The selected primers for 18S v9 can amplify ommastrephid squid DNA. Thus, although the dissection methodology was performed carefully, DNA of the paralarvae or the squids may be present among the gut contents and must be considered as self-contamination. In a first step, all the 18S v9 ommastrephid sequences available in GenBank were downloaded. An additional Todarodes sagittatus sequence obtained with the primers Euk-B and 18_v9_Con following the PCR conditions explained above and Sanger sequenced (GenBank accession number MF980452) was added. All of these sequences were aligned and the p-distance percentages were calculated to determine if there were sufficient differences to distinguish these species with this molecular marker (Supplementary Table S4). For those paralarvae successfully identified with DNA barcoding (Table 3), the reads that matched their identification at a genus level were regarded as self-contamination and the others as a component of the diet. For paralarvae that were not molecularly identified and had reads for only one ommastrephid species, the reads were considered as self-contamination reads. If an unidentified paralarva had sequences for two genera, the most represented was regarded as self-contamination and the other as gut contents. The self-contamination component of the reads is expressed as a percentage of the individual reads in relation to the total number of reads obtained for the sample.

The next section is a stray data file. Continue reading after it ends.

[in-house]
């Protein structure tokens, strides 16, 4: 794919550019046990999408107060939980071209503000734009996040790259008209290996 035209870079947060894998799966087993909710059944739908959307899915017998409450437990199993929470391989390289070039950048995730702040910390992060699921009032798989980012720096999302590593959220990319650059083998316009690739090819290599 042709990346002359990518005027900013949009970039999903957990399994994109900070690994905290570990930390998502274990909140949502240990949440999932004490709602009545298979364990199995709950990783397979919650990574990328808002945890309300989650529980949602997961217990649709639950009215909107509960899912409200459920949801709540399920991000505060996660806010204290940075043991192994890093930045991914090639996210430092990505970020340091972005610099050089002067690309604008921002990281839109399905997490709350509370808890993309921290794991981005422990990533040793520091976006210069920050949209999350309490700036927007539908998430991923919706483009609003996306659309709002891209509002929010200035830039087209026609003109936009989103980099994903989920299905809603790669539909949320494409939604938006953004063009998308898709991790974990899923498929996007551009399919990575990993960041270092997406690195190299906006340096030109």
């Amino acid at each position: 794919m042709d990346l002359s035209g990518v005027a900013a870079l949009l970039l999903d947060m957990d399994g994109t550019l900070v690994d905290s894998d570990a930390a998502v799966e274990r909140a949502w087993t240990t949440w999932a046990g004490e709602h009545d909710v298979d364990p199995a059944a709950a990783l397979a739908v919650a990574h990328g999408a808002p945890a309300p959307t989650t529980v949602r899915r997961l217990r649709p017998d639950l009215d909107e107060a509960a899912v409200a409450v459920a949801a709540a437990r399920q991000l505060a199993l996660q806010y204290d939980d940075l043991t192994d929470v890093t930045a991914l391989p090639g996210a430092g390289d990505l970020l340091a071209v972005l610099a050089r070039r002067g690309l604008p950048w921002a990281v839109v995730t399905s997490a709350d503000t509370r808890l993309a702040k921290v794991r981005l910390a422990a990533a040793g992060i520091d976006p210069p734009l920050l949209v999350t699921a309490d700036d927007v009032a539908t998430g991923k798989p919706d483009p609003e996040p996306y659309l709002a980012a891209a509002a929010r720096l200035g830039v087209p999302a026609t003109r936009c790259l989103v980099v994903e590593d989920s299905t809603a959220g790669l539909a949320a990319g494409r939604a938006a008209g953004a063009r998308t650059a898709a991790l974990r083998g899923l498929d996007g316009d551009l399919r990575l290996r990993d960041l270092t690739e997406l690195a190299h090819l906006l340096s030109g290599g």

Once the self-contamination reads were identified, they were discarded and the remaining reads were analyzed. The percentage of each gut content item was calculated in relation to the number of total sequences of each sample without the self-contamination reads.

Data Availability

DNA sequences from ommastrephid 18S v9 and 16S gut content and COI sequences of barcoded ommastrephids were deposited in GenBank with the accession numbers MF980393-MF980451, MF980453-MF980593 and MF980594-MF980608, respectively. All data generated and analyzed during this study are included here or as Supplementary Information files.

Additional information